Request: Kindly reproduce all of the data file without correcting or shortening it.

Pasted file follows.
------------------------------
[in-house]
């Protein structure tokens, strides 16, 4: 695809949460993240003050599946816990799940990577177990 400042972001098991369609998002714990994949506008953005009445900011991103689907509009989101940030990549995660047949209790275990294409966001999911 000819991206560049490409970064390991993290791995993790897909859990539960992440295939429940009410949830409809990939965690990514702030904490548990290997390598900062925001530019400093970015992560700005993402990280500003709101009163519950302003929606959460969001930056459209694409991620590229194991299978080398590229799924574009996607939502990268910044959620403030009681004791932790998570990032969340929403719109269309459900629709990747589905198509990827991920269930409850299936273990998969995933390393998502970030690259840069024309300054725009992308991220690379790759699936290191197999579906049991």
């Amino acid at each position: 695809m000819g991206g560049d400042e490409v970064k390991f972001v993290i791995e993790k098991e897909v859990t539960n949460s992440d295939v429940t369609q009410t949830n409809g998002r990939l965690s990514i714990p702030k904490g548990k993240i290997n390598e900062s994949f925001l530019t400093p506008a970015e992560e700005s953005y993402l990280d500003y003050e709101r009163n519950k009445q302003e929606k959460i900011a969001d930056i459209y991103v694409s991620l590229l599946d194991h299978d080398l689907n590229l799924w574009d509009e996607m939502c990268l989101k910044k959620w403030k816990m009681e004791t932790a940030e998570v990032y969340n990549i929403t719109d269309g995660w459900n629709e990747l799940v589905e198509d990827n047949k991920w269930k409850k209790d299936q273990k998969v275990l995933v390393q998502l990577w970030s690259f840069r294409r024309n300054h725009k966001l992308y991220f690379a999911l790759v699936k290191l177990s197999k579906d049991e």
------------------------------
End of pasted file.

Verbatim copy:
[in-house]
């Protein structure tokens, strides 16, 4: 695809949460993240003050599946816990799940990577177990 400042972001098991369609998002714990994949506008953005009445900011991103689907509009989101940030990549995660047949209790275990294409966001999911 000819991206560049490409970064390991993290791995993790897909859990539960992440295939429940009410949830409809990939965690990514702030904490548990290997390598900062925001530019400093970015992560700005993402990280500003709101009163519950302003929606959460969001930056459209694409991620590229194991299978080398590229799924574009996607939502990268910044959620403030009681004791932790998570990032969340929403719109269309459900629709990747589905198509990827991920269930409850299936273990998969995933390393998502970030690259840069024309300054725009992308991220690379790759699936290191197999579906049991």
């Amino acid at each position: 695809m000819g991206g560049d400042e490409v970064k390991f972001v993290i791995e993790k098991e897909v859990t539960n949460s992440d295939v429940t369609q009410t949830n409809g998002r990939l965690s990514i714990p702030k904490g548990k993240i290997n390598e900062s994949f925001l530019t400093p506008a970015e992560e700005s953005y993402l990280d500003y003050e709101r009163n519950k009445q302003e929606k959460i900011a969001d930056i459209y991103v694409s991620l590229l599946d194991h299978d080398l689907n590229l799924w574009d509009e996607m939502c990268l989101k910044k959620w403030k816990m009681e004791t932790a940030e998570v990032y969340n990549i929403t719109d269309g995660w459900n629709e990747l799940v589905e198509d990827n047949k991920w269930k409850k209790d299936q273990k998969v275990l995933v390393q998502l990577w970030s690259f840069r294409r024309n300054h725009k966001l992308y991220f690379a999911l790759v699936k290191l177990s197999k579906d049991e």